Friday, October 24, 2008

Stranger than Fiction

TRUTH must necessarily be stranger than fiction; for fiction is the creation of the human mind and therefore congenial to it.

(Todays quote of the day)

I think the following story from the marvelous Wisdom and Innocence by Joseph Pearce, is very much in the spirit of the quote above

Many years later this splendid stir and thrum was to have a marked effect on
Douglas Hyde during a train journey through south London:

Through my mind, in rhythm with the wheels, ran a verse from Chesterton's Ballad of the White Horse I had re-read not long before:

Therfore I bring these rhymes to you,

Who brought the cross to me,

Since on you flaming without flaw,

I saw the sign that Guthrum saw

When he let break the ships of awe,

And laid peace upon the sea

Could there be so many Catholic Churches? I asked myself, as cross followed cross. Why had I not seen them before? Through Herne Hill, Tulse Hill, smug, suburban Streatham, the crosses came and went. And still the wheels hammered out Chesterton's lines:

Out of the mouth of the Mother of God

Like a little word come I;

For I go gathering Christian men

From sunken paving and ford and fen,

To die in a battle, God knows when,

By God, but I know why.

Hyde was, at this time, a leading member of the Communist Pary and news
editor of its paper, the Daily Worker. Soon after, he resigned from its ranks
and became a Catholic.


Dr. Thursday said...

Yes, that phrase, "truth is stranger than fiction" is rather important to me at present. It comes up at least three times in GKC's work, and is well worth considering in each context - perhaps I will post on them later.

But as important as it is, I think you bring up a much more important topic - the topic of conversion.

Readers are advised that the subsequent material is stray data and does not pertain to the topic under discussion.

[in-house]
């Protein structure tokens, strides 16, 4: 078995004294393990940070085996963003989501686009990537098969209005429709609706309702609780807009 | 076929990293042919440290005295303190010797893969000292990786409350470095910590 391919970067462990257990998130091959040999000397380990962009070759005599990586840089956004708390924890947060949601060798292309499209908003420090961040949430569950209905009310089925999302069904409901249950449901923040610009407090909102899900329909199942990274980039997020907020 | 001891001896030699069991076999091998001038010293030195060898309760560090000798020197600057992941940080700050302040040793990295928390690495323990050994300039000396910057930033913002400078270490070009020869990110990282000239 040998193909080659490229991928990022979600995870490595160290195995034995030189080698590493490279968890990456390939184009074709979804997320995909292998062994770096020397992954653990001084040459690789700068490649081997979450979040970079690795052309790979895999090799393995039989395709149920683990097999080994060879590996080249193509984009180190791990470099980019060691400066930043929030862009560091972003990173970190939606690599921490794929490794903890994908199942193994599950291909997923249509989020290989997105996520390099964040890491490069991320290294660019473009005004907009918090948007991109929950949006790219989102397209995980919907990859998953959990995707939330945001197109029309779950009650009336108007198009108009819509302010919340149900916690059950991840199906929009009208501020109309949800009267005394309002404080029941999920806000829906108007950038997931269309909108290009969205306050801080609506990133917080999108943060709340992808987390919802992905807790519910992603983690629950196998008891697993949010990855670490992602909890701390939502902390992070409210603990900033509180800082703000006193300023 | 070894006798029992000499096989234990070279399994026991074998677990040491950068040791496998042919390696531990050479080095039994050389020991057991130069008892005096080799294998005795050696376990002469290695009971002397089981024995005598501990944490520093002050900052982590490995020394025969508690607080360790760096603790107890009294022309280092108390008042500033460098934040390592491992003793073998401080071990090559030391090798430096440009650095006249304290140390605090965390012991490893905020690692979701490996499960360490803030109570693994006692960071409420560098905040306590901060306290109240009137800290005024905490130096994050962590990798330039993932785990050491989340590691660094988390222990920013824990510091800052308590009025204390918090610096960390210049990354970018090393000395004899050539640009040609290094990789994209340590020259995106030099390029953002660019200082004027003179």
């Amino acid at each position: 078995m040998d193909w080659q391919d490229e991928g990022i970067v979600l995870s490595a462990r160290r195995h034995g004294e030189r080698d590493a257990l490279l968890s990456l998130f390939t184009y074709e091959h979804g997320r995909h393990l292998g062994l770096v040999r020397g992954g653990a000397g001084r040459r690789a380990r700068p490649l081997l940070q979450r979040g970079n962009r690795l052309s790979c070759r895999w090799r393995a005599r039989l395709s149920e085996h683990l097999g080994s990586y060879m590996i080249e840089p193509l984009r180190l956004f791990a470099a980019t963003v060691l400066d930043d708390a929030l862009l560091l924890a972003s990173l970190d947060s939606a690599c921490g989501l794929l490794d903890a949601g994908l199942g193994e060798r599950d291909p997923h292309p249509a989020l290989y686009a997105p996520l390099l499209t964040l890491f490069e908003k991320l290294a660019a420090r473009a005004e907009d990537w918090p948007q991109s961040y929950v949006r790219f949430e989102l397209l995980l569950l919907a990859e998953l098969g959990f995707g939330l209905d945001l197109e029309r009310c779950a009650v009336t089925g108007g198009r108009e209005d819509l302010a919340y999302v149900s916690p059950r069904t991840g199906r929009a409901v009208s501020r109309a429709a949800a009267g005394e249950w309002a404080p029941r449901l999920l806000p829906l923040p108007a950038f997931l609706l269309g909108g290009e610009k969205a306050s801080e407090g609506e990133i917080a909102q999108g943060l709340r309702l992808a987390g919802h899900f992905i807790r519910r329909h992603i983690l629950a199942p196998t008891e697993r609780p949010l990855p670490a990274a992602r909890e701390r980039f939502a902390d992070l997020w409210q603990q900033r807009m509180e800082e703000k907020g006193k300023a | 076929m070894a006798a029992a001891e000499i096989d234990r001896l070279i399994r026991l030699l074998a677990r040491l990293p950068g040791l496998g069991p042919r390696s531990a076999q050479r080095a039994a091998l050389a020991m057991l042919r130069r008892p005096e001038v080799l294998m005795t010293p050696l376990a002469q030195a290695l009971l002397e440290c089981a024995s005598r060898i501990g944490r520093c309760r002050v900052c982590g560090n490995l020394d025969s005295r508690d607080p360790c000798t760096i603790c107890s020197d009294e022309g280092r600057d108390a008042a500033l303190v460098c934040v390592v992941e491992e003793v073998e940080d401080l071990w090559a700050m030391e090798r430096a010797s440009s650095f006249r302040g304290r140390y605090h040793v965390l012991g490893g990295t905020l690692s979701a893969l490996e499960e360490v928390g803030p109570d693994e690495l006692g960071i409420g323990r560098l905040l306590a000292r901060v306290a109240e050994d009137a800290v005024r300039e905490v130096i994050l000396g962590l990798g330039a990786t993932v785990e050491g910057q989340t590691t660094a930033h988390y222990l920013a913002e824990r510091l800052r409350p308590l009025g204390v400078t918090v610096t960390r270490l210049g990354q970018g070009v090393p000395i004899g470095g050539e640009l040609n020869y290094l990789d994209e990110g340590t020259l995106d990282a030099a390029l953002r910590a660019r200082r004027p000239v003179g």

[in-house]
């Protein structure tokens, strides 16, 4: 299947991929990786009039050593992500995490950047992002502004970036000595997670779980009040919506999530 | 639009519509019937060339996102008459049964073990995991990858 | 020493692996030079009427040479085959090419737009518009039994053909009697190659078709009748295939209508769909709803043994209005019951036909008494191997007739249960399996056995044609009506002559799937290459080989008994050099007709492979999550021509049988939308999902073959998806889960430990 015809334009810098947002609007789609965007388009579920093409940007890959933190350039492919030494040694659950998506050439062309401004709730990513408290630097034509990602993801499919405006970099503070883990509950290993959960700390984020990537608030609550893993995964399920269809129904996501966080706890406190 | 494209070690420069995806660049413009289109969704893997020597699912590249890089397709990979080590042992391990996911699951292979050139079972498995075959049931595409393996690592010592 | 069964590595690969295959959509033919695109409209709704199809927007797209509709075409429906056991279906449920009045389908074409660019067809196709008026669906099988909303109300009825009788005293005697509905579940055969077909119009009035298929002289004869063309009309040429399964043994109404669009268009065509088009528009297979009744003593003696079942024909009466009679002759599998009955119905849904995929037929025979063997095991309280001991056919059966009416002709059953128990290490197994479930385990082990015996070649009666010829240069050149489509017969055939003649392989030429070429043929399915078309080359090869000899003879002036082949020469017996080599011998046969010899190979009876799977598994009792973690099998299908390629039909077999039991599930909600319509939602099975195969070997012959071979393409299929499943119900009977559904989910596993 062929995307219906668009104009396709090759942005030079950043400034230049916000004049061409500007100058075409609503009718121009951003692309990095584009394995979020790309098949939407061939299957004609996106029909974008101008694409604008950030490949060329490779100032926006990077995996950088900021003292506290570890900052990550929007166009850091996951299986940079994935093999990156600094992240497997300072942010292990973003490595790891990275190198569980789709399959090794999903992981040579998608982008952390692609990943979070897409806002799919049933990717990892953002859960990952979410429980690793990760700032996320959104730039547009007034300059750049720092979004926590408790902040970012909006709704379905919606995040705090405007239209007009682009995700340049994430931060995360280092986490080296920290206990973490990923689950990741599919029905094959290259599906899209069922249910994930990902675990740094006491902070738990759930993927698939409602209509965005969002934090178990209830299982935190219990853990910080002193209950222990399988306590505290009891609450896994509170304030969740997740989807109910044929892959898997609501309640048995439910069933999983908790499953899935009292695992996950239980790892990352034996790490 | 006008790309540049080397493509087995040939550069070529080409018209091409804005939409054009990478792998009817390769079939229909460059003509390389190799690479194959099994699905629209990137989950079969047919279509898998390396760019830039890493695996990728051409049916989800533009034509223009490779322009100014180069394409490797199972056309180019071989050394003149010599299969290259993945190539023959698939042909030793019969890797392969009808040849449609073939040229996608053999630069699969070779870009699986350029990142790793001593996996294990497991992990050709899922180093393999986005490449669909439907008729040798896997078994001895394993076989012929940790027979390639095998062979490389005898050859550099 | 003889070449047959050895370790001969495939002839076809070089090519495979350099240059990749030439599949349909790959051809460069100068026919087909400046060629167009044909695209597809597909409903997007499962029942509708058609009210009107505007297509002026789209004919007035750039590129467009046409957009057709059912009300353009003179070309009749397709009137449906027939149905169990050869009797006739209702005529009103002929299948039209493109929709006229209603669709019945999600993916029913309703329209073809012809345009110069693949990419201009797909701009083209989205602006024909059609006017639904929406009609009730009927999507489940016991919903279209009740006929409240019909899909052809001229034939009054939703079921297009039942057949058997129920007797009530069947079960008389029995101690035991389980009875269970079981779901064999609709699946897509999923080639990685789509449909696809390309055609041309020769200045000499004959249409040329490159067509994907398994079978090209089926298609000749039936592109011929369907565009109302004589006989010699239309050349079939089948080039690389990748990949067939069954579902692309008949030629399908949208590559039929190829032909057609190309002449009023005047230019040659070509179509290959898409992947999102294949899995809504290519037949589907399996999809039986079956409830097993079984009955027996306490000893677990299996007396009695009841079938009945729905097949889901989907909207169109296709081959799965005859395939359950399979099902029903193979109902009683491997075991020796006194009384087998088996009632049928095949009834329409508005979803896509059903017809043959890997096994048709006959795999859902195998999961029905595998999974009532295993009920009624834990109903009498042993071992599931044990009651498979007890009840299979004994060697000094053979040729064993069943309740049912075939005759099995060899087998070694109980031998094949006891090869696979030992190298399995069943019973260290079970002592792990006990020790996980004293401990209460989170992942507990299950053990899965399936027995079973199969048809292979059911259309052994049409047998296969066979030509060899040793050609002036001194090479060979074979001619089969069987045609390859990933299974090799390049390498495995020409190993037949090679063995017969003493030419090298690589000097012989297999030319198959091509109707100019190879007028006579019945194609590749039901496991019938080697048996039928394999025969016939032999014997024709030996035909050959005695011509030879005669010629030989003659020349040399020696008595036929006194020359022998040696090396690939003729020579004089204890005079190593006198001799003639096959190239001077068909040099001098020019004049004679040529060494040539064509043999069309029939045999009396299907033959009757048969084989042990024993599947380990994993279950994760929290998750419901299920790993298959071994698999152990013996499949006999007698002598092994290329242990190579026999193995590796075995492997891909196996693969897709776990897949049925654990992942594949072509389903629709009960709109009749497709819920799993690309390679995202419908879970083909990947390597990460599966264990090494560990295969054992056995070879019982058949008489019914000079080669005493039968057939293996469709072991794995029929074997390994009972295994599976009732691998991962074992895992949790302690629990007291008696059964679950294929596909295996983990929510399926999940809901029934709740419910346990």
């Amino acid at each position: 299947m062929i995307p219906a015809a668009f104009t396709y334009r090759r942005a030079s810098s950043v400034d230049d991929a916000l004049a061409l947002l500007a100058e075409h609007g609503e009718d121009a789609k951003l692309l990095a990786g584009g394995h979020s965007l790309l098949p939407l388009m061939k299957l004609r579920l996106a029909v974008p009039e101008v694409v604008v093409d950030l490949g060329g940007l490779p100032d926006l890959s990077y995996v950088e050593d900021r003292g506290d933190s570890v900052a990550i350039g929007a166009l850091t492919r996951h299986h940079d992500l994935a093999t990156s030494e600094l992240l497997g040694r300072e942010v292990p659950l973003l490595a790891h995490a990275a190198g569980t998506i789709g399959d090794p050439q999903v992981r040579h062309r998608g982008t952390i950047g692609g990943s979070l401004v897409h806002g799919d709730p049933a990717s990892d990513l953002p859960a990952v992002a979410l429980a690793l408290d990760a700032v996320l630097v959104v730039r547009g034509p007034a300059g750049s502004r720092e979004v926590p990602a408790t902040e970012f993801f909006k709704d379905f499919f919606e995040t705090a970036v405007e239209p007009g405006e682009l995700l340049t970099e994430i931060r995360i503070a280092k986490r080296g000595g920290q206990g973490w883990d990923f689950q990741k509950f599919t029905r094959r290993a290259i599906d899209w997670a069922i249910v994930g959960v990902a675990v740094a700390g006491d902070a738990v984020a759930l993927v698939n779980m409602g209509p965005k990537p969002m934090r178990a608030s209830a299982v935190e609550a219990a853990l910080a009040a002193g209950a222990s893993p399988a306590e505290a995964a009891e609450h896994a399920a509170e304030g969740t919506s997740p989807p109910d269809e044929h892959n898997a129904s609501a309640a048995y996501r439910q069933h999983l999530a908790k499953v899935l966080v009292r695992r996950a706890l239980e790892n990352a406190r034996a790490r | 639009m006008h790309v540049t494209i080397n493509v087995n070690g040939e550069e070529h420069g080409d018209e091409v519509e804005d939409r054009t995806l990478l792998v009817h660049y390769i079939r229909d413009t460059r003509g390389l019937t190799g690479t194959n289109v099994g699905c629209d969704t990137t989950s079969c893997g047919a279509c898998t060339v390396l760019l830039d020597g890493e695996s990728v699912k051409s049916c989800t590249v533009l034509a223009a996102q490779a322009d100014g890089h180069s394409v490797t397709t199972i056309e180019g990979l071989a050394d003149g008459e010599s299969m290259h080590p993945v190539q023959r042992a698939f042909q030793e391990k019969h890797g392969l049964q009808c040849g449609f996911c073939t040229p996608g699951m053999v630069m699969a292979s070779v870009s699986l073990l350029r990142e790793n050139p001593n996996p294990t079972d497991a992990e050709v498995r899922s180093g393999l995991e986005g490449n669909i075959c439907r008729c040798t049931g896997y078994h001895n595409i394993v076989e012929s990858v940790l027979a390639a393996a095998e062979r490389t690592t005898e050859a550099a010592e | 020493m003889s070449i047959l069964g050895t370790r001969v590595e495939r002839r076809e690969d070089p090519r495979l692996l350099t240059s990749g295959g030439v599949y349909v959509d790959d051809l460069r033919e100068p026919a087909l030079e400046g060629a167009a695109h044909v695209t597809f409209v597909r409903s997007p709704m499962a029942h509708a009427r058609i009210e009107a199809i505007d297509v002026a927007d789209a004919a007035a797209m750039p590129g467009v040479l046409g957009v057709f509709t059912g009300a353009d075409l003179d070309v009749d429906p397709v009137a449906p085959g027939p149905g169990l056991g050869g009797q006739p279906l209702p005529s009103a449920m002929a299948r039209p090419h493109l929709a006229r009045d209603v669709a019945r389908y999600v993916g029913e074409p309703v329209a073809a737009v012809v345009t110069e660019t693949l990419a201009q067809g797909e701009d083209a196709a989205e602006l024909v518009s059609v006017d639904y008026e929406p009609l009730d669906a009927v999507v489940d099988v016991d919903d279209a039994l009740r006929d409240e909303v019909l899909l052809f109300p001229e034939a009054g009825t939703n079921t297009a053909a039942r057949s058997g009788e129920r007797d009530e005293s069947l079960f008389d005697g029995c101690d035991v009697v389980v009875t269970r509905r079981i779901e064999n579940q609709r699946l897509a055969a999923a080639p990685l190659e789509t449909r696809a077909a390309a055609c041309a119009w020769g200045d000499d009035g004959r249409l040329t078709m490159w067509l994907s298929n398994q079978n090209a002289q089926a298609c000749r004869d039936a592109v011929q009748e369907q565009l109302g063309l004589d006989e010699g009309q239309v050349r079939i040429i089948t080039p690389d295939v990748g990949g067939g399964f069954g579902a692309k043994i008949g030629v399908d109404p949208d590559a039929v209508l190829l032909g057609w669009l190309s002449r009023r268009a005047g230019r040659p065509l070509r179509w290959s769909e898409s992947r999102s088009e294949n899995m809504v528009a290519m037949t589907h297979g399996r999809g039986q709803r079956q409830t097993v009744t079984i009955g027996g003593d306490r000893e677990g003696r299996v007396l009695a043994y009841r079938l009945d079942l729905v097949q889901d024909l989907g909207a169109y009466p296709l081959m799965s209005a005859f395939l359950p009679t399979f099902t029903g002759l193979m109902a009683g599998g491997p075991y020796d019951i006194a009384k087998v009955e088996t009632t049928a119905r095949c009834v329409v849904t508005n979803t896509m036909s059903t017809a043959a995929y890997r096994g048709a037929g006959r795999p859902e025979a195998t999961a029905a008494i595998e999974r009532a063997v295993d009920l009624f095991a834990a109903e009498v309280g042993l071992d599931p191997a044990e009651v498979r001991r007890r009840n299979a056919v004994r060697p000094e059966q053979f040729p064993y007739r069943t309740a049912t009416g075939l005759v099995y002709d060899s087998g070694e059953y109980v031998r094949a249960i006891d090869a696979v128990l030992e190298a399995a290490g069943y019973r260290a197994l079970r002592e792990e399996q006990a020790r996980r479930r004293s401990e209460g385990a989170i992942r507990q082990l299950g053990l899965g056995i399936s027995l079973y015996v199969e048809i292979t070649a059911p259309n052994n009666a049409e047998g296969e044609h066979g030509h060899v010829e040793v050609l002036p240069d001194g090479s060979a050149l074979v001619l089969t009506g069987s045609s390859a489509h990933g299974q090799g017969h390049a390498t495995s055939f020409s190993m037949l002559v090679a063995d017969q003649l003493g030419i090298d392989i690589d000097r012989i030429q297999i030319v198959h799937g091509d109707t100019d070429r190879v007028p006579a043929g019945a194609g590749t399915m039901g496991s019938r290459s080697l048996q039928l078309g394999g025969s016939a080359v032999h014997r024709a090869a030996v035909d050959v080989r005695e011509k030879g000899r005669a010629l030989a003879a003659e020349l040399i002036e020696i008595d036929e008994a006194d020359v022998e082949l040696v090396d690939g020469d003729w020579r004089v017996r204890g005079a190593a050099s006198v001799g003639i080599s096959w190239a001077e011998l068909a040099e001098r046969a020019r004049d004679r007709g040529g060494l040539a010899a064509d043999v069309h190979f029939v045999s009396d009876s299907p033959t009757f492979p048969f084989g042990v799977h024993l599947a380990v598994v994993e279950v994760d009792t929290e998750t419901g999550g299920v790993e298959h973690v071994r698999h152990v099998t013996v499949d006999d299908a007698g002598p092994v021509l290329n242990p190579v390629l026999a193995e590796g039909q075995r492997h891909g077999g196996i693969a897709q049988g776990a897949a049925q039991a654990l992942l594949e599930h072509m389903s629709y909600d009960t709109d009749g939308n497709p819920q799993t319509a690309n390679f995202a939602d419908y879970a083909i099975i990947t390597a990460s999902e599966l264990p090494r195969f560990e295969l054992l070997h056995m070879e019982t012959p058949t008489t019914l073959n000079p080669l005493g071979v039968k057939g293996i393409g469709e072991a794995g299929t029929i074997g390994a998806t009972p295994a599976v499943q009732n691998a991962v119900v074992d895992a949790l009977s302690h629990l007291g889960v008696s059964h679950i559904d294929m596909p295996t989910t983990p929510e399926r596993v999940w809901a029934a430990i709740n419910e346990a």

Unlike many other converts, GKC, a writer, spent a good bit of his energy writing about his own conversion, and about the process in a somewhat more general manner - perhaps chief of those words is The Catholic Church and Conversion which is available in CW3.

However, every time this topic arises, I feel I must point out the behind-the-scenes work which was revealed in the letter to GKC from Maurice Baring, reprinted in Maisie Ward's biography of GKC (page 475) - the critical point of which how much prayer plays a part in conversion! It seems clear that, despite GKC's long interest and friendship towards the Church, the "divine economy" required prayer as well.

We must remember this: it is a grave duty for us Chestertonians to pray for those who are converting - as well as for us who daily struggle with our commitment to the Faith.

St. Paul, mighty wielder of voice and pen, patron of media, pray for us!

Old Fashioned Liberal said...

Peter Kreeft calls human creativity a kind of discovery. If this is true (which I think it is), then fiction is no more a creation of the human mind than truth. On the other hand, it would seem that those things that end up being discovered by the human mind would be the ones that have some sort of affinity to it, so the quote is still mostly true.